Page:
Education and health

The town is primarily served by [http://www.bes.ednet.ns.ca Bridgewater Elementary] and [http://bridgewater.ednet.ns.ca Junior/Senior High] Schools, both located on York Street, near downtown. These aging facilities manage to serve the needs of the town's youth, but lack near-by athletic fields. [http://www.pvec.ednet.ns.ca Park View Education Centre] , located at the northern edge of the town, serves grades 10-12 and takes part in the International Baccalaureate program. This facility mainly acts as a collector school for students from the rural areas of the county, although some Bridgewater residents do attend as well. The Lunenburg campus of the Nova Scotia Community College is located on High St, sharing space with the local YMCA. The town also has two provincial museums, The DesBrisay and the Wile Carding Mill, and a central library. A new French school, L'Ecole de la Rive Sud, is expected to be built in or near the town by September 2009. [http://www.southshorenow.ca/archives/viewer.php?sctn=2007/112707/news&article=2]

According to the 2001 census, of the town's population between ages 20-64, 24.3% had not received a high school diploma while 56% had received at least some sort of post secondary degree or certificate. Both figures were slightly better than the Nova Scotian average (25.3% and 54%, respectively), and significantly better than the larger Lunenburg County (30.1% and 50.9%) and neighbouring Queens County (37% and 42%). [http://www12.statcan.ca/english/Profil01/CP01/Details/Page.cfm?Lang=E&Geo1=CSD&Code1=1206004&Geo2=PR&Code2=12&Data=Count&SearchText=bridgewater&SearchType=Begins&SearchPR=01&B1=Education&Custom=]

Bridgewater is served by the [http://www.ssdha.nshealth.ca/ssrh.htm South Shore Regional Hospital] located on Glen Allen Drive. This facility, inaugurated in 1988, replaced the 1960s-era Dawson Memorial Hospital located on the south western side of the town. The SSRH serves as the major hospital in the county and offers most standard services.

Industry and employment

Most employment in the town is in the service sector, although tire-manufacturer Michelin remains by far the single largest employer. Other industry includes a AbitibiBowater lumber Mill located in Oakhill. [http://www.ecimedical.com ECI Medical Technologies] manufacturers of latex-free surgical gloves, another major industry, closed down in mid-2000s. Outside of these and public sector employment, most of employment is of the lower-waged service type. The town's second largest employer is [http://www.resolve.com/ Resolve] , a call-center, and other major employers are Atlantic Superstore, Sobeys, Wal-Mart and Zellers. Home Depot is building a store on the north-east end of town, and expect to be open for business in 2009.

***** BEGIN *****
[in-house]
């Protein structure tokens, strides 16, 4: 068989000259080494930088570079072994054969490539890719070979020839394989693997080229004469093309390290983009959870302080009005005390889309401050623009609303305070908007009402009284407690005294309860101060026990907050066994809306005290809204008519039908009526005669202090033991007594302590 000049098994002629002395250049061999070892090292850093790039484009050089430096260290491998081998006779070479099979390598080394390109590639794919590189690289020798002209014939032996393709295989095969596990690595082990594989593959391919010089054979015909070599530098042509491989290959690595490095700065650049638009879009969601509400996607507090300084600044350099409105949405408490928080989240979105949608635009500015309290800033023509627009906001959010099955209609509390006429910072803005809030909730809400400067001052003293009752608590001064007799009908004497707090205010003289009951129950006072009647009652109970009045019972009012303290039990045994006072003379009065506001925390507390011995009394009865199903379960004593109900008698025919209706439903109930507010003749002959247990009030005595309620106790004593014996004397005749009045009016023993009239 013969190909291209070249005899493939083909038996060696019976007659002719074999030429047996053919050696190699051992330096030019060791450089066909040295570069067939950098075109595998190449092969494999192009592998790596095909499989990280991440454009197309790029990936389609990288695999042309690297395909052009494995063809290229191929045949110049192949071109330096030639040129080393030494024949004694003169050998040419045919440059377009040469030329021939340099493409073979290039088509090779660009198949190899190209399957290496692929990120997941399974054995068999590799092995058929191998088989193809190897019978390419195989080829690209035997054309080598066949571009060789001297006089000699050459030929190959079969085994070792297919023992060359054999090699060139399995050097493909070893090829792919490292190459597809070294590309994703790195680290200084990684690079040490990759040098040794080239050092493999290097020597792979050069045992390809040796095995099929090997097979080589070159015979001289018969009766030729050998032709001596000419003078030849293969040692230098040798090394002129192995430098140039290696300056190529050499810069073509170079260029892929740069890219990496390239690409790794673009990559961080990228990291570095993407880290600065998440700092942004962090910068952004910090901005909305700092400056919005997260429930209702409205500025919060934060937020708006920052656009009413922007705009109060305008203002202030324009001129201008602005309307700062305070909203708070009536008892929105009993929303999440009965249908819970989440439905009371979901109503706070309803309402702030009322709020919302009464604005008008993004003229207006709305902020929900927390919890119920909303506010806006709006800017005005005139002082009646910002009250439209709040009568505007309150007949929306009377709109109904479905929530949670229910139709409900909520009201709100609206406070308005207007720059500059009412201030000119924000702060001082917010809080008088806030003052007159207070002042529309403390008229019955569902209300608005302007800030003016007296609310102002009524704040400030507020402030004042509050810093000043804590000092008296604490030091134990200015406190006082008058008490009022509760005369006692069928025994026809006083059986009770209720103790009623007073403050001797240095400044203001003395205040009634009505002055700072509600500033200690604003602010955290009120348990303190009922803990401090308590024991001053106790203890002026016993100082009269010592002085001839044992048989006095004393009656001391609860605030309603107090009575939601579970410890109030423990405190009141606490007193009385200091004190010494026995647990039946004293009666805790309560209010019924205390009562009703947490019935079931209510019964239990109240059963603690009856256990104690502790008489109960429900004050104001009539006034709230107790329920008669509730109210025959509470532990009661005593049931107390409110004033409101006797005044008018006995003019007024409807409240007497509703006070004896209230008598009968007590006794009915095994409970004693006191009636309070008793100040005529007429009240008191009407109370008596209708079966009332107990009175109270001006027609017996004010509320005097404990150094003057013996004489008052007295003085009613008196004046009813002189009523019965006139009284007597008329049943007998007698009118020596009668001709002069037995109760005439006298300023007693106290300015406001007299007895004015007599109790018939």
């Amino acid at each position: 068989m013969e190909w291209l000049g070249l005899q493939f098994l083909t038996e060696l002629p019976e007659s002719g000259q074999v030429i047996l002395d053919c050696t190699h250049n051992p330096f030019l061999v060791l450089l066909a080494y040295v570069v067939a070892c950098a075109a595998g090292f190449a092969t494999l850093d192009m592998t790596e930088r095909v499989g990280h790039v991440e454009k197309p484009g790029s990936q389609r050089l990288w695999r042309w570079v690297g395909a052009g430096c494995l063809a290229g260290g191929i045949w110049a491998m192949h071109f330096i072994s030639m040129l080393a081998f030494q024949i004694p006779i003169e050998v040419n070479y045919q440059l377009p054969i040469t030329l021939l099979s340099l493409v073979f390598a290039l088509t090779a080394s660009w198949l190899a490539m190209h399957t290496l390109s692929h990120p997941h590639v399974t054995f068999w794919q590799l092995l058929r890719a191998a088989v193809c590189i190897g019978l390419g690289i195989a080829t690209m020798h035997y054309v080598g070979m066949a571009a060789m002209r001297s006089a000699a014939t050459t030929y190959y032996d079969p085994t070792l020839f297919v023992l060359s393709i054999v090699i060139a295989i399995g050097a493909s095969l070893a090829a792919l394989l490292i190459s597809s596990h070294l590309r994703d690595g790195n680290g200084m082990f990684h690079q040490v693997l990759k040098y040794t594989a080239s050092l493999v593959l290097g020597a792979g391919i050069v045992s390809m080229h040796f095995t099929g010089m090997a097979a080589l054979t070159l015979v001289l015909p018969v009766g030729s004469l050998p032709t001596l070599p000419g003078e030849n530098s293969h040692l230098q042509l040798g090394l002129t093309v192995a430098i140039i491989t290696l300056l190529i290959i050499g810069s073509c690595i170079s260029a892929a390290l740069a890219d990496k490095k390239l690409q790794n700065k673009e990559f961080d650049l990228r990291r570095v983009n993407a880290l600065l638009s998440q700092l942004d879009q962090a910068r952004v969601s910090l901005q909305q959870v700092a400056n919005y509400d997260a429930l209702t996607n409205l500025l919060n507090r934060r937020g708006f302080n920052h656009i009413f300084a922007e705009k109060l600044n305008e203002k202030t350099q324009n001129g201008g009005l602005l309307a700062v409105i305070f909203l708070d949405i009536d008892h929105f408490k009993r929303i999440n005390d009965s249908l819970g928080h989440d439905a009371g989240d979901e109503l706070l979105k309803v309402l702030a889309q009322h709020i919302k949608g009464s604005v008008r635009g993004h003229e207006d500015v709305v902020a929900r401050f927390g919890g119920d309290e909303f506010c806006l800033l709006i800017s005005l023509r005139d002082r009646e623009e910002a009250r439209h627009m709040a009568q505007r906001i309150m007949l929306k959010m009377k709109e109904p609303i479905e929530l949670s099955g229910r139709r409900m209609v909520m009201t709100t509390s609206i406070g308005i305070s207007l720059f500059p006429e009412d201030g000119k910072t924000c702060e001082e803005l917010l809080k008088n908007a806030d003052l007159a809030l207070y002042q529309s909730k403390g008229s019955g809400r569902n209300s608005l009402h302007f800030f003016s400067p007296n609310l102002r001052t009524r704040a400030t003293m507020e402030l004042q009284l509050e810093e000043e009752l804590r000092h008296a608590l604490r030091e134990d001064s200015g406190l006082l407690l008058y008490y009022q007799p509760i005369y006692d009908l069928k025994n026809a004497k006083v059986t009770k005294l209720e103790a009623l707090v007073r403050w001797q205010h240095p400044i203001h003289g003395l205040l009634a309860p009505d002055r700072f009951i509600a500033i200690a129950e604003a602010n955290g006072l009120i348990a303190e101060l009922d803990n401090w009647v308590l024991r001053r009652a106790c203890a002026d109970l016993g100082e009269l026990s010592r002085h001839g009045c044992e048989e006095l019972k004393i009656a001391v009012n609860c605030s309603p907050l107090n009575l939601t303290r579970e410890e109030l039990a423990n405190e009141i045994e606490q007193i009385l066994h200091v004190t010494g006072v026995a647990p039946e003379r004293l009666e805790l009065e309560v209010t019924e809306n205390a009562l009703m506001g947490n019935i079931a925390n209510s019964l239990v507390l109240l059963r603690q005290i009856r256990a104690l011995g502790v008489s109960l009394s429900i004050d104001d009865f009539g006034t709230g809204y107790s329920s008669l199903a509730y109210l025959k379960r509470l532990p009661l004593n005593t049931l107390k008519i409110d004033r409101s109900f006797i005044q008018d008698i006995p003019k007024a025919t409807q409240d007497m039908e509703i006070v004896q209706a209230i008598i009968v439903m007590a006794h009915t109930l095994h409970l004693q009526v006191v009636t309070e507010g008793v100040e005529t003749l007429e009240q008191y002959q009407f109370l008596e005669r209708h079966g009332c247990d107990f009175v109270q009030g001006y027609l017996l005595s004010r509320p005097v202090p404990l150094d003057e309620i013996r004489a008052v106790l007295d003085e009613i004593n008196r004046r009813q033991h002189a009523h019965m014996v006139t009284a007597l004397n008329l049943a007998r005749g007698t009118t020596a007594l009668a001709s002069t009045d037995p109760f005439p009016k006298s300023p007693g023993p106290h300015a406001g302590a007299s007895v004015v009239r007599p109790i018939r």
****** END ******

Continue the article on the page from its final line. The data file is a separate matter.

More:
In 2000, the average earnings for those working full-time, year-round was $34,490, more than $3,000 below the provincial average. For those reporting any earnings, the average was $24,214, $2,400 below the provincial average. [http://www12.statcan.ca/english/Profil01/CP01/Details/Page.cfm?Lang=E&Geo1=CSD&Code1=1206004&Geo2=PR&Code2=12&Data=Count&SearchText=bridgewater&SearchType=Begins&SearchPR=01&B1=Earnings%20and%20Income&Custom=]

Media

While the town has no local television stations, it is served by both CKBW-FM radio and [http://www.southshorenow.ca Lighthouse Publishing] . CKBW, recently celebrating its 60th year in operation, can boast that it gave acclaimed actor Donald Sutherland his start in the media as he started working for the station at age 14. The weekly Bridgewater Bulletin, meanwhile has been in publication since 1888 and had won numerous awards for its content and lay-out. [http://www.southshorenow.ca/about/history/index.php] . The company also distributes the Lighthouse Log, a free weekend paper.

Parks and recreation

Residents of Bridgewater enjoy a relatively extensive parks system, which the town estimates at 100 acres. This, however, does not include open green space within the town, the inclusion of which would give a much higher total. The crown jewel of the parks system continues to be the 25-acre Woodland Gardens, locally known at the "Duck Pond." This park includes The DesBrisay Museum, the town's only public swimming pool, a large pond and various trails. Notably, during the 1970s, Participaction had set up rudimentary exercise equipment around these trails, but these have since been removed. Other parks include Pinecrest and Glen Allen, both playgrounds, and Riverview Park, overlooking the rapids of the LaHave River. The system also includes smaller parks such as a gazebo downtown and a boat launch park and grandstand on lower King Street. As well, the town hosts 8 kilometres of the Centennial Trail which was constructed over abandoned rail lines. [http://www.bridgewater.ca/facilities/parks-and-trails.html]

Recreation facilities in the town are slowly improving after decades of stagnation. Currently, the town hosts the Kinsmen Field (a soccer field, baseball diamond and tennis courts), the LaHave baseball/soccer fields at Glen Allen Drive and LaHave Street, a curling club and a skating/hockey arena. In 2008, the South Shore Fieldhouse Society will start construction on a $1.7 million indoor track & field at Glen Allan Drive. [http://www.southshorenow.ca/archives/viewer.php?sctn=2007/011707/news&article=1] Meanwhile, the town and Lunenburg County appear likely to team up to construct a contentious multi-purpose facility. Despite guaranteed funding from the province of Nova Scotia for one centre, the two entities have been bickering for most of the last decade over exactly where it will be located: in the county (near the new Wal-Mart development, as the county wants), or within town limits. At one time, both stated their intentions to build their own centres [http://www.southshorenow.ca/archives/121107/news/index33.php] , but cooler heads prevailed and it's now likely that the $30-million facility will be build on York Street in Bridgewater. Dubbed the "Lunenburg County Lifestyle Centre," it will likely include two ice surfaces, an aquatic centre, a new town library, and a multipurpose centre likely to be used as an auditorium for the performing arts. [http://www.southshorenow.ca/archives/viewer.php?sctn=2007/112707/news&article=20]